Tents and Tenements: The Civil War’s Impact on Urban Health
March 19 @ 6:00 pm - 7:00 pm| Pay-What-You-Please
Learn how the lessons learned from Civil War medicine impacted public health going forward.
On Thursday March 19, 2020 at 6:00 PM join historian Dr. Melanie A. Kiechle at the Clara Barton Missing Soldiers Office Museum as she discusses the way Civil War camps influenced urban and public health in the decades after the Civil War.
Why did soldiers compare their tents to tenements? Why did physicians compare camps to major cities? In this talk, Dr. Kiechle will explore the connections between wartime experiences and the public health movement in nineteenth-century cities. Because miasma theory made Americans worry that bad smells caused illness, smelly spaces were health threats. Concentrated odors were a frequent concern in antebellum cities, but the disruption of war exposed rural Americans to powerful stenches and too physicians. Few would forget these encounters, or the visceral lessons about fresh air and good health.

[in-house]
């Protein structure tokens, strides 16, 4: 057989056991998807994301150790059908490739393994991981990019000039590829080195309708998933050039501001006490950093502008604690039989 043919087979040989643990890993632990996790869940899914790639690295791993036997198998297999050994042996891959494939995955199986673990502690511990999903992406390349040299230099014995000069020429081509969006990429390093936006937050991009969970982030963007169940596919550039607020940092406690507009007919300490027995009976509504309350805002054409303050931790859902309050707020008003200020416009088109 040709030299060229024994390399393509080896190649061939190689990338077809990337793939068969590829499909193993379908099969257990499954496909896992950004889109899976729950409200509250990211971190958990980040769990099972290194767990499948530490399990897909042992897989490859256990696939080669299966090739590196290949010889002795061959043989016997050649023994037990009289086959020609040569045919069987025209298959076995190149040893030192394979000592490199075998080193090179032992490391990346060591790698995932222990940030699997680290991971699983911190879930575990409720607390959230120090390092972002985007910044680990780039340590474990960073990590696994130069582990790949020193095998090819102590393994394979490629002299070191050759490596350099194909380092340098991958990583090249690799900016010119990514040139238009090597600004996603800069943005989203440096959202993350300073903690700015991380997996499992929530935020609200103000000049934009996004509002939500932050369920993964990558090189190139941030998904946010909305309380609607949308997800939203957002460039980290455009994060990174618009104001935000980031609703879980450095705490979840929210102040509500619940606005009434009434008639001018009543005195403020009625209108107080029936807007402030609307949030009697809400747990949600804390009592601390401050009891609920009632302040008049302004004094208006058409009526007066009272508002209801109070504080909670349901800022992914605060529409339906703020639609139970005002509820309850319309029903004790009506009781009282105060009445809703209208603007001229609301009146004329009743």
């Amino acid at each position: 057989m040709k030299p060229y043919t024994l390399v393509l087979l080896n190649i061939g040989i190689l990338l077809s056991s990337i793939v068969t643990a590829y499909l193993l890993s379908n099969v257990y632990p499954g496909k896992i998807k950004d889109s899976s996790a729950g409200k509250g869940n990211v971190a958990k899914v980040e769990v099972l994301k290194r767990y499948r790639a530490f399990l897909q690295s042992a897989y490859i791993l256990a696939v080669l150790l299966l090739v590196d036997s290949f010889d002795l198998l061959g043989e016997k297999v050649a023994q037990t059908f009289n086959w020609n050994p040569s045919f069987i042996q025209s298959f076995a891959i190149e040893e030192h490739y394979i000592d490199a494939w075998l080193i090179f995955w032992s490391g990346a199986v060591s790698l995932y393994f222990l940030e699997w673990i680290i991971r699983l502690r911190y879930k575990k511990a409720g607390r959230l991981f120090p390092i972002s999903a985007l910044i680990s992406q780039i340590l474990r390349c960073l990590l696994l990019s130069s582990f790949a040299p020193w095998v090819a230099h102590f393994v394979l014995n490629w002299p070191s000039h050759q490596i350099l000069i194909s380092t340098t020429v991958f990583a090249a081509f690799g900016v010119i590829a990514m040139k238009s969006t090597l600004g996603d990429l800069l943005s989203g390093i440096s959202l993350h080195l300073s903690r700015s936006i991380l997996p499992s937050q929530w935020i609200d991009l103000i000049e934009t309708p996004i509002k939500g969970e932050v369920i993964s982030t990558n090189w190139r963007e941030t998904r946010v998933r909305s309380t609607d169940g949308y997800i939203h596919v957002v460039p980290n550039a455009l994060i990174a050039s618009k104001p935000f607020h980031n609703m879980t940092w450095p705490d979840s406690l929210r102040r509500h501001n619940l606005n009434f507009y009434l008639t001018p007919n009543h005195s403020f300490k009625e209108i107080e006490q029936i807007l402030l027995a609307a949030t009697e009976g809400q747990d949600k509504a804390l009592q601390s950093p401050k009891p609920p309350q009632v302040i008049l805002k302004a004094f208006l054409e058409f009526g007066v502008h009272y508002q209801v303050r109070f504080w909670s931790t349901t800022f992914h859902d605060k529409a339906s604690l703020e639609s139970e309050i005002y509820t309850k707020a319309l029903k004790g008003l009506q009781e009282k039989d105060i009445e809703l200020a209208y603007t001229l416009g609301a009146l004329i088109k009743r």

The pay-what-you-please presentation begins at 6:00 PM at the Clara Barton Missing Soldiers Office Museum.
Melanie Kiechle is a historian of the nineteenth-century United States. Her interests include culture, environments, cities, health, science, and smells. Her book, Smell Detectives: An Olfactory History of Nineteenth-Century Urban America, uncovers how city residents used their noses to understand, adjust to, and fight against the environmental changes created by rapid urban growth and industrialization. She is an associate professor of history at Virginia Tech, where she teaches courses on United States history, environmental history, and the history of science and medicine.